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Elements of Hardscape
Using Different Materials in One Space


In Long Beach, California, Solena Landscape, led by owner Mitch Kalamian, turned an outdated, overgrown landscape into the ultimate outdoor paradise. The spaces in the backyard are distinguished through the use of different hardscape elements, including concrete, pavers, and a wooden deck.

When a homeowner wants to distinguish different outdoor living areas, a change in hardscapes can be the way to go. Mitch Kalamian from Solena Landscape did just that for this home in Long Beach, Calif., using concrete bordered by artificial turf, pavers, and wood to define separate outdoor rooms.

A Concrete Decision
The majority of the yard, surrounding the new infinity edge pool, was leveled and paved with concrete slabs edged with strips of artificial turf.

"You want to make sure, whether you're using real or artificial grass, that you prep the area, compact it and get it very level and very even all the way through," Kalamian advised. "Grass can undulate and become a tripping hazard."

After leveling the area, the squares were framed and the area reinforced with a coated steel rebar. That way, if any movement or settlement occurs, the concrete squares would move as one. "The rebar has to be coated so it doesn't rust," he explained. "If it rusts, it's going to pop through the concrete."


The pool was meant to be the focal point of the yard, and as the largest element, was the first to be constructed after demolition and leveling of the existing yard. Kalamian spray-painted its outline on the ground before using a backhoe to dig out the hole. "We ended up bumping the pool a little bit further out from where it was initially planned for," he said. "I always like to keep modifying the plan to create something that's even better."


The main hardscape used in the backyard consists of poured concrete with 6"-wide bands of artificial turf separating each pad. The concrete is all connected with coated steel rebar. The grass was installed over compacted road base with sand. A concrete band edges the planter. Because artificial grass doesn't curve, a straight strip was cut to fit the arc. "There ends up being a lot of waste, but that's really the only way to do it," said Kalamian. "You have to have the minimal amount of seams possible when doing artificial turf like this."

Once the prepwork was complete, the concrete was poured into the frames. When it had hardened completely, the frames could be removed and the synthetic lawn areas prepared with compacted road base and sand.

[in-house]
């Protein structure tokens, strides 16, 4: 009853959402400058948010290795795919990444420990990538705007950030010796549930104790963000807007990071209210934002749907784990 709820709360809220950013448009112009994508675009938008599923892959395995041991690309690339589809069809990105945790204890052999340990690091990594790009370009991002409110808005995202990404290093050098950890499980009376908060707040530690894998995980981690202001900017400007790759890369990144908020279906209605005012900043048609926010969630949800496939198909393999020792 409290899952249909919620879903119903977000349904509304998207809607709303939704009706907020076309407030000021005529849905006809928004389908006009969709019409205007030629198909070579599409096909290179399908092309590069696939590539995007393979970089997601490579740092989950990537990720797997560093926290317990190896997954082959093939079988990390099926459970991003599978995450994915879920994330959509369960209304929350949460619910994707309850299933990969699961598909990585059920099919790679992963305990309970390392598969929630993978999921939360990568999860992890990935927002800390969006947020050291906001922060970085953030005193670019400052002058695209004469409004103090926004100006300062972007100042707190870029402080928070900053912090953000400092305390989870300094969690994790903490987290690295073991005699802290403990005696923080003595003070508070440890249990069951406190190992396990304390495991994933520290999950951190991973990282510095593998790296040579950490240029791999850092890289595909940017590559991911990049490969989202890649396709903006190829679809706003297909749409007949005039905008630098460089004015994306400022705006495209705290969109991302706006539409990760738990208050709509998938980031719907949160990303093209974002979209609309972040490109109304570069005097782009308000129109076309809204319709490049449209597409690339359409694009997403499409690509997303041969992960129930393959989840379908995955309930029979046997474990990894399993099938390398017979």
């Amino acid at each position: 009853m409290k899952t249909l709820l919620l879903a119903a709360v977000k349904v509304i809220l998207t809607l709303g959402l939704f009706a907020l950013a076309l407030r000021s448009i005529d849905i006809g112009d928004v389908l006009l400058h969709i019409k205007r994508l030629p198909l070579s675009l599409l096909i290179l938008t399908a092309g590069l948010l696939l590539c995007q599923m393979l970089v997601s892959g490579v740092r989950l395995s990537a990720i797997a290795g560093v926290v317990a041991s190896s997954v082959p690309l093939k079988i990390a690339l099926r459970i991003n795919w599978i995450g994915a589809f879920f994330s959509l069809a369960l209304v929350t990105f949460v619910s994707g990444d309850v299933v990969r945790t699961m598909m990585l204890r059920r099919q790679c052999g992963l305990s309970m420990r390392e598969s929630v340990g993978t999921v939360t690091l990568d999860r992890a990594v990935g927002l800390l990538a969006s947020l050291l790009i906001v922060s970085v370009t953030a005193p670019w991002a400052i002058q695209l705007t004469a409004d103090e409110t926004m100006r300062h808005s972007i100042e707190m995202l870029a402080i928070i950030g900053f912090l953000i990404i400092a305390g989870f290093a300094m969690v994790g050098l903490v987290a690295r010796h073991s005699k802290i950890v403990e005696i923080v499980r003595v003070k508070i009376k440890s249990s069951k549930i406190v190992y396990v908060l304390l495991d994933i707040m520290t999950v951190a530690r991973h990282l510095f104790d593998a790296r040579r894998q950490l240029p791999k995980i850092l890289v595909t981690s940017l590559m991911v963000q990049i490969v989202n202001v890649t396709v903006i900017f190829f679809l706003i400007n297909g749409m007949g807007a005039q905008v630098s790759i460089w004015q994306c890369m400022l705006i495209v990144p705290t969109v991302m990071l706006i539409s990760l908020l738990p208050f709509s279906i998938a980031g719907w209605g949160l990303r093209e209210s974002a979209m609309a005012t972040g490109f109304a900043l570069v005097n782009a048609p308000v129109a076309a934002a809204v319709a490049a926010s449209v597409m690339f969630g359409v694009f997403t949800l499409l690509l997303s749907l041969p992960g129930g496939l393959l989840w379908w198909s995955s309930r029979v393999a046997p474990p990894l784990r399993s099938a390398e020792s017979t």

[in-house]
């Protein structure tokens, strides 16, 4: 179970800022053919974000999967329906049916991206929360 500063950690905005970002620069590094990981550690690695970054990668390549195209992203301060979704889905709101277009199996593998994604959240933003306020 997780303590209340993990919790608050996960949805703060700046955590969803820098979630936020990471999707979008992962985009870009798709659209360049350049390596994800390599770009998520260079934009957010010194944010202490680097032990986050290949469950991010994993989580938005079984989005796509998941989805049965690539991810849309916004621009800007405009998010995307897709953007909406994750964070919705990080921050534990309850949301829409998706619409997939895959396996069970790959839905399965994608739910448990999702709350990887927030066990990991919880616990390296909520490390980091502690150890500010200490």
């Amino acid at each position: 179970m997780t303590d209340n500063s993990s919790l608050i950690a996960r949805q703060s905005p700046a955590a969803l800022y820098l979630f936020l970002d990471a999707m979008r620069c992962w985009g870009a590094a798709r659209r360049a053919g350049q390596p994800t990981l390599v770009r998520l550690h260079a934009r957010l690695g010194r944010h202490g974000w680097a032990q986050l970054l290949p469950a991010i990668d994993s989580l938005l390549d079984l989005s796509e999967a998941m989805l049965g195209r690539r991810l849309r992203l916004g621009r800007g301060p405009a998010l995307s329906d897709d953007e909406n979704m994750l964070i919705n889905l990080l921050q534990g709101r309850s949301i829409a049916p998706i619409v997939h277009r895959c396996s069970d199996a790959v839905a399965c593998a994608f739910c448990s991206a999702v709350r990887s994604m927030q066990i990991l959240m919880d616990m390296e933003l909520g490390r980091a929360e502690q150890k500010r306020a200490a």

"With the artificial turf there isn't much maintenance," Kalamian said. "Once a year we brush it so that the blades stand straight up. Infill will have to be added every couple of years, depending on how much was initially put in."

For households such as this one that have four-legged friends, use a deodorizing sand with the artificial turf. This needs to be replenished every couple of years.

Paving the Way
For the porch and outdoor dining area, Kalamian elected to use a higher end material: pavers. As with the artificial turf strips, the pavers were installed on compacted road base below a 1-1/2 inch layer of sand. "Once we're done leveling and compacting it, it's permeable, but it's really hard, just like concrete," he said. Polymeric sand fills in the gaps between the Belgard 'Mega-Lafitte' pavers.

Next to this area is an entry to the house that just had a stoop with a few steps leading up to it. "We created a porch instead so it would have an East Coast, Cape Cod feeling," Kalamian said.

Waterproofing the side of the house that was now covered by the porch was a critical step in the preparation of this area. "We cut out the siding and installed the waterproofing materials to make sure that no moisture got between our new patio and the house," he explained. Once done, they could build right up next to the house.


Both the spa and the infinity edge of the pool have a stone veneer. Kalamian cautions that anytime stone is in contact with water like this, the subsurface must be waterproofed. "Otherwise, water gets behind the stone and it might pop off," he explained. "These projects are very, very complex."